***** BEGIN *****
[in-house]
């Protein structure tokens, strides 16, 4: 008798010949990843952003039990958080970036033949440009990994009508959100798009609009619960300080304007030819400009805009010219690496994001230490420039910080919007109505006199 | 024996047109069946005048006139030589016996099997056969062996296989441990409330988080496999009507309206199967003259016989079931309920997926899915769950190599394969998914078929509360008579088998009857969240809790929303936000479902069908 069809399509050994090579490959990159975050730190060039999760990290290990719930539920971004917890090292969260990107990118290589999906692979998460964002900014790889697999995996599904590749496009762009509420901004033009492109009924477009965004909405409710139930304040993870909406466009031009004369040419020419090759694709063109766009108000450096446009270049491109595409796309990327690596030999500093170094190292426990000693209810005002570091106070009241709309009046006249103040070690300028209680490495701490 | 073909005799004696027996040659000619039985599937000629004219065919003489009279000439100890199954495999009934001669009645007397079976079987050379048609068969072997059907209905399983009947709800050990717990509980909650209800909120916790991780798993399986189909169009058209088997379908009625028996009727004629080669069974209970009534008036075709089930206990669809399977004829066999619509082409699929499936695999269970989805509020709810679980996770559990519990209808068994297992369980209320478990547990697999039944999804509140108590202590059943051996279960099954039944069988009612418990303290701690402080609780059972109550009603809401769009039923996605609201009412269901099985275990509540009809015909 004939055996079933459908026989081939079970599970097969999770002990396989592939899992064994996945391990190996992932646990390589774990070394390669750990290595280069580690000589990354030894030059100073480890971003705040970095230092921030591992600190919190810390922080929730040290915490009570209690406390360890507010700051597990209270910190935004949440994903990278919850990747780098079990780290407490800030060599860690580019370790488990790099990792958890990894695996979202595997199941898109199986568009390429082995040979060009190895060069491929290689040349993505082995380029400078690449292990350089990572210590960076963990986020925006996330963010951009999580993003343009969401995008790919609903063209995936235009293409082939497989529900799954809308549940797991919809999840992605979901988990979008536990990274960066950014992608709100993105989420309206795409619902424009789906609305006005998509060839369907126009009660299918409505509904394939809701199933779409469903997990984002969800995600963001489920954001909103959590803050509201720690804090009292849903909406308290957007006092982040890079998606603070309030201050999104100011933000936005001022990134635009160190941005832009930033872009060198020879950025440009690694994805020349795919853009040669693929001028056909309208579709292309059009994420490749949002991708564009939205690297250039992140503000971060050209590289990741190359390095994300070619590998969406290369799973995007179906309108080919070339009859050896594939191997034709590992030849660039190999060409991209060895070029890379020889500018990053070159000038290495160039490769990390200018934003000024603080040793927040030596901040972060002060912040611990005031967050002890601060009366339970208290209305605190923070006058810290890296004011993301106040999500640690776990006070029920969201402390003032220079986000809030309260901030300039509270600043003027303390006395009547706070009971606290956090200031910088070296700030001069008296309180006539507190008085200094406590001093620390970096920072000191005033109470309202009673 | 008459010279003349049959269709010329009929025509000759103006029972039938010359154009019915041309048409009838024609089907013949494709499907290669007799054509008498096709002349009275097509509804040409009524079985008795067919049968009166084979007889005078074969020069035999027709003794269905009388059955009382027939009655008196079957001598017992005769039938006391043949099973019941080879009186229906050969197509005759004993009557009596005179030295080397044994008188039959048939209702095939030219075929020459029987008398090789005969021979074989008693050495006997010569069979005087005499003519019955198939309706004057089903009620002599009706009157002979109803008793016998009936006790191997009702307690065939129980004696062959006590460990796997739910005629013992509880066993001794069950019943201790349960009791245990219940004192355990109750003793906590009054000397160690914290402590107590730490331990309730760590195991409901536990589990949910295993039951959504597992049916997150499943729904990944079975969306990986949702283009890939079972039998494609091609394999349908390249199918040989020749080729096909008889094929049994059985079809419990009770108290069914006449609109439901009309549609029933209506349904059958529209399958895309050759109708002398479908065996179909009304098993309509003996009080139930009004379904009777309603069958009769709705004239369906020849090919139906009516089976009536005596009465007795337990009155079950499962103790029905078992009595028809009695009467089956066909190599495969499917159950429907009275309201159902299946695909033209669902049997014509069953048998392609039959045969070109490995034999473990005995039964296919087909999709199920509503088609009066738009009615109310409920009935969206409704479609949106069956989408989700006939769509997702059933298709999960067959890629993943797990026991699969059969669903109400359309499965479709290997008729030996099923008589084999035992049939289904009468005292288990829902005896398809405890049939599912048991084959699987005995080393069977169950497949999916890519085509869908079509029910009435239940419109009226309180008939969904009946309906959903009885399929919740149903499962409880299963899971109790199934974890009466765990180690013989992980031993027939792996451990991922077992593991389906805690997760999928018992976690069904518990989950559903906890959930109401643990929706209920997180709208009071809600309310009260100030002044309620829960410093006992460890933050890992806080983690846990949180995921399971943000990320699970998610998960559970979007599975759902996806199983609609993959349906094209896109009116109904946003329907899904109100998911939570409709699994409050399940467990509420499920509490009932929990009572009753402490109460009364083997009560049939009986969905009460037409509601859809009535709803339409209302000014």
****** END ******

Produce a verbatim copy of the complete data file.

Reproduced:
[in-house]
């Protein structure tokens, strides 16, 4: 008798010949990843952003039990958080970036033949440009990994009508959100798009609009619960300080304007030819400009805009010219690496994001230490420039910080919007109505006199 | 024996047109069946005048006139030589016996099997056969062996296989441990409330988080496999009507309206199967003259016989079931309920997926899915769950190599394969998914078929509360008579088998009857969240809790929303936000479902069908 069809399509050994090579490959990159975050730190060039999760990290290990719930539920971004917890090292969260990107990118290589999906692979998460964002900014790889697999995996599904590749496009762009509420901004033009492109009924477009965004909405409710139930304040993870909406466009031009004369040419020419090759694709063109766009108000450096446009270049491109595409796309990327690596030999500093170094190292426990000693209810005002570091106070009241709309009046006249103040070690300028209680490495701490 | 073909005799004696027996040659000619039985599937000629004219065919003489009279000439100890199954495999009934001669009645007397079976079987050379048609068969072997059907209905399983009947709800050990717990509980909650209800909120916790991780798993399986189909169009058209088997379908009625028996009727004629080669069974209970009534008036075709089930206990669809399977004829066999619509082409699929499936695999269970989805509020709810679980996770559990519990209808068994297992369980209320478990547990697999039944999804509140108590202590059943051996279960099954039944069988009612418990303290701690402080609780059972109550009603809401769009039923996605609201009412269901099985275990509540009809015909 004939055996079933459908026989081939079970599970097969999770002990396989592939899992064994996945391990190996992932646990390589774990070394390669750990290595280069580690000589990354030894030059100073480890971003705040970095230092921030591992600190919190810390922080929730040290915490009570209690406390360890507010700051597990209270910190935004949440994903990278919850990747780098079990780290407490800030060599860690580019370790488990790099990792958890990894695996979202595997199941898109199986568009390429082995040979060009190895060069491929290689040349993505082995380029400078690449292990350089990572210590960076963990986020925006996330963010951009999580993003343009969401995008790919609903063209995936235009293409082939497989529900799954809308549940797991919809999840992605979901988990979008536990990274960066950014992608709100993105989420309206795409619902424009789906609305006005998509060839369907126009009660299918409505509904394939809701199933779409469903997990984002969800995600963001489920954001909103959590803050509201720690804090009292849903909406308290957007006092982040890079998606603070309030201050999104100011933000936005001022990134635009160190941005832009930033872009060198020879950025440009690694994805020349795919853009040669693929001028056909309208579709292309059009994420490749949002991708564009939205690297250039992140503000971060050209590289990741190359390095994300070619590998969406290369799973995007179906309108080919070339009859050896594939191997034709590992030849660039190999060409991209060895070029890379020889500018990053070159000038290495160039490769990390200018934003000024603080040793927040030596901040972060002060912040611990005031967050002890601060009366339970208290209305605190923070006058810290890296004011993301106040999500640690776990006070029920969201402390003032220079986000809030309260901030300039509270600043003027303390006395009547706070009971606290956090200031910088070296700030001069008296309180006539507190008085200094406590001093620390970096920072000191005033109470309202009673 | 008459010279003349049959269709010329009929025509000759103006029972039938010359154009019915041309048409009838024609089907013949494709499907290669007799054509008498096709002349009275097509509804040409009524079985008795067919049968009166084979007889005078074969020069035999027709003794269905009388059955009382027939009655008196079957001598017992005769039938006391043949099973019941080879009186229906050969197509005759004993009557009596005179030295080397044994008188039959048939209702095939030219075929020459029987008398090789005969021979074989008693050495006997010569069979005087005499003519019955198939309706004057089903009620002599009706009157002979109803008793016998009936006790191997009702307690065939129980004696062959006590460990796997739910005629013992509880066993001794069950019943201790349960009791245990219940004192355990109750003793906590009054000397160690914290402590107590730490331990309730760590195991409901536990589990949910295993039951959504597992049916997150499943729904990944079975969306990986949702283009890939079972039998494609091609394999349908390249199918040989020749080729096909008889094929049994059985079809419990009770108290069914006449609109439901009309549609029933209506349904059958529209399958895309050759109708002398479908065996179909009304098993309509003996009080139930009004379904009777309603069958009769709705004239369906020849090919139906009516089976009536005596009465007795337990009155079950499962103790029905078992009595028809009695009467089956066909190599495969499917159950429907009275309201159902299946695909033209669902049997014509069953048998392609039959045969070109490995034999473990005995039964296919087909999709199920509503088609009066738009009615109310409920009935969206409704479609949106069956989408989700006939769509997702059933298709999960067959890629993943797990026991699969059969669903109400359309499965479709290997008729030996099923008589084999035992049939289904009468005292288990829902005896398809405890049939599912048991084959699987005995080393069977169950497949999916890519085509869908079509029910009435239940419109009226309180008939969904009946309906959903009885399929919740149903499962409880299963899971109790199934974890009466765990180690013989992980031993027939792996451990991922077992593991389906805690997760999928018992976690069904518990989950559903906890959930109401643990929706209920997180709208009071809600309310009260100030002044309620829960410093006992460890933050890992806080983690846990949180995921399971943000990320699970998610998960559970979007599975759902996806199983609609993959349906094209896109009116109904946003329907899904109100998911939570409709699994409050399940467990509420499920509490009932929990009572009753402490109460009364083997009560049939009986969905009460037409509601859809009535709803339409209302000014």